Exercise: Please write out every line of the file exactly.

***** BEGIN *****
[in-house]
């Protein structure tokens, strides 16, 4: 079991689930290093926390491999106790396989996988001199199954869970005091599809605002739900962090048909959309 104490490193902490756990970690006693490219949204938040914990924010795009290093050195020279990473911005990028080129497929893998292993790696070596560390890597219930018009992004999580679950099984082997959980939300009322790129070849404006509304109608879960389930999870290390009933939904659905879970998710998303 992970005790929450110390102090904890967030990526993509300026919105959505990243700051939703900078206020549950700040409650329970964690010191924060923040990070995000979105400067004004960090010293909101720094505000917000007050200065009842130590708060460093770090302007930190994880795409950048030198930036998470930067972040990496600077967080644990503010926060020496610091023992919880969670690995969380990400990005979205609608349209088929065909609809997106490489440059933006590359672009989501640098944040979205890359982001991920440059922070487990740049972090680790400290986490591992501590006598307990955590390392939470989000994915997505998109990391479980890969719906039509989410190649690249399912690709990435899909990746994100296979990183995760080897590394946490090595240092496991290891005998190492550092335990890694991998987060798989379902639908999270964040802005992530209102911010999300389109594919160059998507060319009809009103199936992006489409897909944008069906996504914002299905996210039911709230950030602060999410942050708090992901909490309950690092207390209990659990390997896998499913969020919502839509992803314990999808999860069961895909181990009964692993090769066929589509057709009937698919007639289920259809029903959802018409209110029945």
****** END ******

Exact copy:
[in-house]
């Protein structure tokens, strides 16, 4: 079991689930290093926390491999106790396989996988001199199954869970005091599809605002739900962090048909959309 104490490193902490756990970690006693490219949204938040914990924010795009290093050195020279990473911005990028080129497929893998292993790696070596560390890597219930018009992004999580679950099984082997959980939300009322790129070849404006509304109608879960389930999870290390009933939904659905879970998710998303 992970005790929450110390102090904890967030990526993509300026919105959505990243700051939703900078206020549950700040409650329970964690010191924060923040990070995000979105400067004004960090010293909101720094505000917000007050200065009842130590708060460093770090302007930190994880795409950048030198930036998470930067972040990496600077967080644990503010926060020496610091023992919880969670690995969380990400990005979205609608349209088929065909609809997106490489440059933006590359672009989501640098944040979205890359982001991920440059922070487990740049972090680790400290986490591992501590006598307990955590390392939470989000994915997505998109990391479980890969719906039509989410190649690249399912690709990435899909990746994100296979990183995760080897590394946490090595240092496991290891005998190492550092335990890694991998987060798989379902639908999270964040802005992530209102911010999300389109594919160059998507060319009809009103199936992006489409897909944008069906996504914002299905996210039911709230950030602060999410942050708090992901909490309950690092207390209990659990390997896998499913969020919502839509992803314990999808999860069961895909181990009964692993090769066929589509057709009937698919007639289920259809029903959802018409209110029945």